Do we have such a hard time comprehending the unfathomable toll of death caused by war, violence and destruction that we are numb to the numbers?
Not a day passes that we aren’t hit by the heart-wrenching numbers: 45 dead in Baghdad violence, 52 dead and counting in the London bombings, 10 in Cuba killed by Hurricane Dennis.
The death toll was so high during the Indian Ocean tsunami that it blew our minds. The genocide in Darfur continues unabated.
Here are a few startling statistics. Since the beginning of the Iraq war in March 2003, the American military counts 1,752 deaths and 13,336 wounded. And there have been 91 U.S. civilian deaths and at least 22,787 Iraqi civilian casualties, according to the Other Paper, whose sources include the Defense Department and the private British Web site www.iraqbodycount.net.
Sometimes we lose track of the rising body count even as we digest the daily diet of “live” news that replays ad nauseam on bigger, more expensive flat-screen, high-definition televisions. Worse, the wounded barely register. We simply disconnect.
One standout group, the Wounded Warrior Project, does not want Americans to forget thousands of wounded soldiers returning from Iraq. It helped sponsor the cross-country cyclists Solider Ride 2005 that arrived here last week.
These veterans, led by Heath Calhoun, 25, and Ryan Kelly, 24, former staff sergeants wounded in Iraq in 2003, should be commended for their individual and collective commitment to overcoming their own physical challenges to demonstrate how much they care about the wounded troops.
They are cycling more than 4,200 miles — from to Santa Monica, Calif., to Montauk, N.J. — to raise funds and awareness for other men and women disabled in the Iraqi war.
Last year, they raised $2 million. This year, however, they reportedly have raised less than $400,000 even though more soldiers have been wounded.
A Long Island, N.Y., bartender, Chris Carney, 35, founded Soldier Ride after raising funds for an injured soldier and then witnessing wider disabilities at Walter Reed Army Medical Center in the District.
“I don’t think finance should determine whether a mother can visit her son in the hospital,” Mr. Carney told The Washington Times.
More folks can follow Mr. Carney’s example. He exemplifies the ideal that one person can make a world of difference.
For each faceless name on the lists of fatalities and casualties of war and violence, no one knows how many more lives are forever altered.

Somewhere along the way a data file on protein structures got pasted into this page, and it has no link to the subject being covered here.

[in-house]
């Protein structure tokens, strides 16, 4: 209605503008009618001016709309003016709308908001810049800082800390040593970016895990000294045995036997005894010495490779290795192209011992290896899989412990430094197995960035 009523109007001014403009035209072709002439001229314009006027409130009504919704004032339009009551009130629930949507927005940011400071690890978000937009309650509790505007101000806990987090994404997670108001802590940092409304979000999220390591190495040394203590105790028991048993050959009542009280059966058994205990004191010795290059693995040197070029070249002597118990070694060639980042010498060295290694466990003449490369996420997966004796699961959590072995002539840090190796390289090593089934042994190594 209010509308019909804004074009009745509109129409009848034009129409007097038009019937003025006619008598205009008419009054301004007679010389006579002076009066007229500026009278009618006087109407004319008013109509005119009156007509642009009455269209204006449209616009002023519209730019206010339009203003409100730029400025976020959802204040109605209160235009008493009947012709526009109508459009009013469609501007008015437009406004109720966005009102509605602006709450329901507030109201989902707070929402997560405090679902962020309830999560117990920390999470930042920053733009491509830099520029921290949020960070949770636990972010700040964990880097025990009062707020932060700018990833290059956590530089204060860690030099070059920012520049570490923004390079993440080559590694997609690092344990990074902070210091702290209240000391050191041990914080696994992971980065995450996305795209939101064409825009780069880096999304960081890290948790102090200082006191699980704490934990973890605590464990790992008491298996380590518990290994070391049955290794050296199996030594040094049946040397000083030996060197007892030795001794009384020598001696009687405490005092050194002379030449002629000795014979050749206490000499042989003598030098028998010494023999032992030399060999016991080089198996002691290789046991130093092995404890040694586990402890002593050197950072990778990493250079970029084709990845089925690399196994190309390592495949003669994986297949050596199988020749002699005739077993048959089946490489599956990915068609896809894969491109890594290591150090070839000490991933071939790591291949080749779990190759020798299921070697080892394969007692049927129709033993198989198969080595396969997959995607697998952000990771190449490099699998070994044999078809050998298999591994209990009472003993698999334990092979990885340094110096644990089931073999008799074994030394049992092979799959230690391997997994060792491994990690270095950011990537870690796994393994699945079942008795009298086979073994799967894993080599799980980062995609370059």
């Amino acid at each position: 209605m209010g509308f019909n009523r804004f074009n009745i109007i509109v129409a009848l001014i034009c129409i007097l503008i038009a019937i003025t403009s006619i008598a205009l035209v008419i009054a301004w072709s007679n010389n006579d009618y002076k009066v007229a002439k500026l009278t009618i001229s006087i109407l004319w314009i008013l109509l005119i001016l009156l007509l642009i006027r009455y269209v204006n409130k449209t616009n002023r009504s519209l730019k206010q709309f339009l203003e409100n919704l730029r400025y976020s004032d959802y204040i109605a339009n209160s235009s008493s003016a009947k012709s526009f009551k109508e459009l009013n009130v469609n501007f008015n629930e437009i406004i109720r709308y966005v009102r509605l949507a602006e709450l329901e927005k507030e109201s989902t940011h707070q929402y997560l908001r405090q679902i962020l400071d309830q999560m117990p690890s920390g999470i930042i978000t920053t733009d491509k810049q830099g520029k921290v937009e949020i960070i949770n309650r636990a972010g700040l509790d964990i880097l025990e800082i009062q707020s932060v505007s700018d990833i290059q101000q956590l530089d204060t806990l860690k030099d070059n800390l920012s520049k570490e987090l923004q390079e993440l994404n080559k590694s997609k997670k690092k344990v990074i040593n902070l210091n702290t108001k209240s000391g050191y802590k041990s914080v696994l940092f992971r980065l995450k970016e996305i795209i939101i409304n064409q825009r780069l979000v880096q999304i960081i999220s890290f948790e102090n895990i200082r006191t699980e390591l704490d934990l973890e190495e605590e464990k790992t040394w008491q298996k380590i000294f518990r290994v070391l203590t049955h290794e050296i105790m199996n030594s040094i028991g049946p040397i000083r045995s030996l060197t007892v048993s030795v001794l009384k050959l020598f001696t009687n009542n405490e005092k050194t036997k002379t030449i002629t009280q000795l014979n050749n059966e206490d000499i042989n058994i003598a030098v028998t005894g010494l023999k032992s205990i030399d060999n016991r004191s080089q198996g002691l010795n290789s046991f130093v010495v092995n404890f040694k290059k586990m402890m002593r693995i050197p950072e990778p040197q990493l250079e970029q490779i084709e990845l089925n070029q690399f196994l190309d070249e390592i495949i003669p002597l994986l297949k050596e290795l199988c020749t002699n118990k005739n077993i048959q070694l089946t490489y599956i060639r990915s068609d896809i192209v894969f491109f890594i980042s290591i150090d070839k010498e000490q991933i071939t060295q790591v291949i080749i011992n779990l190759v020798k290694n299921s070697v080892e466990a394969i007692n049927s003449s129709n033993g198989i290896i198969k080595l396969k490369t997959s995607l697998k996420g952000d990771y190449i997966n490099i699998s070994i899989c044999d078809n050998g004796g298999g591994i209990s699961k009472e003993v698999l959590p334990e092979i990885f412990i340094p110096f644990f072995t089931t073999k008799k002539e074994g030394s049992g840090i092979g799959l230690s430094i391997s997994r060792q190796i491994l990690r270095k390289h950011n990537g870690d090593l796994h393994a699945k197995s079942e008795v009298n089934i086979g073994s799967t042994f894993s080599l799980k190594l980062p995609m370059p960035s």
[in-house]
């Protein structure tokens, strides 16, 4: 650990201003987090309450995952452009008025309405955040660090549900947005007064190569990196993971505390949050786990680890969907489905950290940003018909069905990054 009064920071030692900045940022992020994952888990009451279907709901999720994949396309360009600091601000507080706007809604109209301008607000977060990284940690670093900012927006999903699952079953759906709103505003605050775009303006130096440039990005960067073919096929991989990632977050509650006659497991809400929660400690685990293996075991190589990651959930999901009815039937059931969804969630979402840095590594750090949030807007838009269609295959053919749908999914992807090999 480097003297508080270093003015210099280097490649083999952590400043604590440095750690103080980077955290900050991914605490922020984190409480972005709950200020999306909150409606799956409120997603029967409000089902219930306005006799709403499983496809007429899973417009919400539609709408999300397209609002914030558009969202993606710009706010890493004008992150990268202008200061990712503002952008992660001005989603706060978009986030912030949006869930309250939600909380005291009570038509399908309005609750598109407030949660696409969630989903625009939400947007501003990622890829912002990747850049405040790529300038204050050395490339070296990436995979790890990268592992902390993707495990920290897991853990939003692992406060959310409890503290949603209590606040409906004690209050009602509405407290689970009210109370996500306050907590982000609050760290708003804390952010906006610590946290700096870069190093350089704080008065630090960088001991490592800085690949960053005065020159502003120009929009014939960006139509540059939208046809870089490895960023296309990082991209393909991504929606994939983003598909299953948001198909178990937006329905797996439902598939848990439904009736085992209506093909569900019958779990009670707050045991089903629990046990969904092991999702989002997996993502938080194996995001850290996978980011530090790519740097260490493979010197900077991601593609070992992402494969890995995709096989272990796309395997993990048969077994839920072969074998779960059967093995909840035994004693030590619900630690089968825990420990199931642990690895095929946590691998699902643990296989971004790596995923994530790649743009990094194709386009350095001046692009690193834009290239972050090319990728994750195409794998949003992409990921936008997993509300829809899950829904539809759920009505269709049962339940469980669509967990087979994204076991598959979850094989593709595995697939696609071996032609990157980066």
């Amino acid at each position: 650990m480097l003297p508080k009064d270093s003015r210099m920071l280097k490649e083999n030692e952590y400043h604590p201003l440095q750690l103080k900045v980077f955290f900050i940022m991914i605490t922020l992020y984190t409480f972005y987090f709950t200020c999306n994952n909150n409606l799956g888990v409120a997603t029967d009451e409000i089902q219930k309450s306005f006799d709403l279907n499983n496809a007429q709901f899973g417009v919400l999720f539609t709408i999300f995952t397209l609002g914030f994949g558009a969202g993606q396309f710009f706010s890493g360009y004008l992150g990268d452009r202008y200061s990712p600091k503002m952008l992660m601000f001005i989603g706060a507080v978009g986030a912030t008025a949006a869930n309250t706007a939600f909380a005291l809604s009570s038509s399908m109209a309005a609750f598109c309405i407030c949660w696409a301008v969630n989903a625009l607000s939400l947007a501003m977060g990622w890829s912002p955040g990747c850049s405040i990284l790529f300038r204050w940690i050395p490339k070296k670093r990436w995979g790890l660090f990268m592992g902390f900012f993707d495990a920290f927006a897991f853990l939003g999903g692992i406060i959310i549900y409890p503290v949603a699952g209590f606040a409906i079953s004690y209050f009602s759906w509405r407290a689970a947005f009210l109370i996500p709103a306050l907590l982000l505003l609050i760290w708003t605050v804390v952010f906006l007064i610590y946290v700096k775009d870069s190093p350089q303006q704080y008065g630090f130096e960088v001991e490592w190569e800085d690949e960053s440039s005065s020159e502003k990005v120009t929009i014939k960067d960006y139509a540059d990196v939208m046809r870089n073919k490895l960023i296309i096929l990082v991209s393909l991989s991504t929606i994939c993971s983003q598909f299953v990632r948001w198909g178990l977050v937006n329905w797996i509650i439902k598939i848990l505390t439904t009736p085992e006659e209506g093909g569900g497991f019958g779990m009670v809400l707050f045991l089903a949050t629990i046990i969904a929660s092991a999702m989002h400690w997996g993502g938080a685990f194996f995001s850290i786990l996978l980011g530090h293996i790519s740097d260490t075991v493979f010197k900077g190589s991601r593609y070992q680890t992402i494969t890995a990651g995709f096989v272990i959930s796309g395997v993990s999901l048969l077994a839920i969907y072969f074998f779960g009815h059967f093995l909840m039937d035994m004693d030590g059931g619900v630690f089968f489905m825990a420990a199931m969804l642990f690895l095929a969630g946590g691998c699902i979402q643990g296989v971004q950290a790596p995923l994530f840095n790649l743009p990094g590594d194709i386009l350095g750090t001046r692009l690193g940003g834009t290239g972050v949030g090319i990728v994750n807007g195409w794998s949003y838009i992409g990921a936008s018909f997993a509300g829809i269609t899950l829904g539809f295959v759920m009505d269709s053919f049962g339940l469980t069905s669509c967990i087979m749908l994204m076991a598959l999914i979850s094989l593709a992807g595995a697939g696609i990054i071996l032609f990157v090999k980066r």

Watching the wailing London mother crying out for “my Anthony,” her missing 26-year-old son, is a grim reminder that we, the human family, live in a world at war. If we survive, we will not remain unscathed.
One mother’s grief becomes the tears shed by all mothers.
You’ve heard of the play “Six Degrees of Separation”? The play’s premise is that everyone knows everyone else in the world through the connections of six other persons.
In our global, multicultural society, I don’t think it takes so many personal connections to go around the globe anymore.
Here in the District, for example, there is such an indigenous “Cuzin Network” where somebody-knows-somebody-who-knows-somebody — only three degrees of separation involved in every event or sector of the Washington region, including the military.
Who doesn’t know Cuzin So-and-So who has a son, a daughter, a spouse, a sibling, a niece or nephew in the armed forces? If it’s not a relative’s connection, it’s a co-worker with a loved one living in harm’s way, or surviving from the harried experience.
Lest we forget, almost every day an American soldier loses his life or a limb fighting a war, whether you approve of it or not, that has no immediate end.
While we must continue to go about our daily routines, we would be remiss to act as if we live in a bubble bath. We don’t. So we need to lend a helping hand wherever, however we can.
Do you know why we like to watch “It’s A Wonderful Life,” starring good guy Jimmy Stewart, every Christmas? It’s because we’d all like to think that our little lives have a positive and productive effect on at least one other person in our family, our community and our country.
We cannot forget that as members of the human family we are interconnected. Those who would attempt to maim and destroy the faceless masses must be reminded that every individual represents many and each life counts to someone and, eventually, what goes around comes around.
Donations to Soldier Ride can be made through www.soldierride.com or by calling 866/743-3441.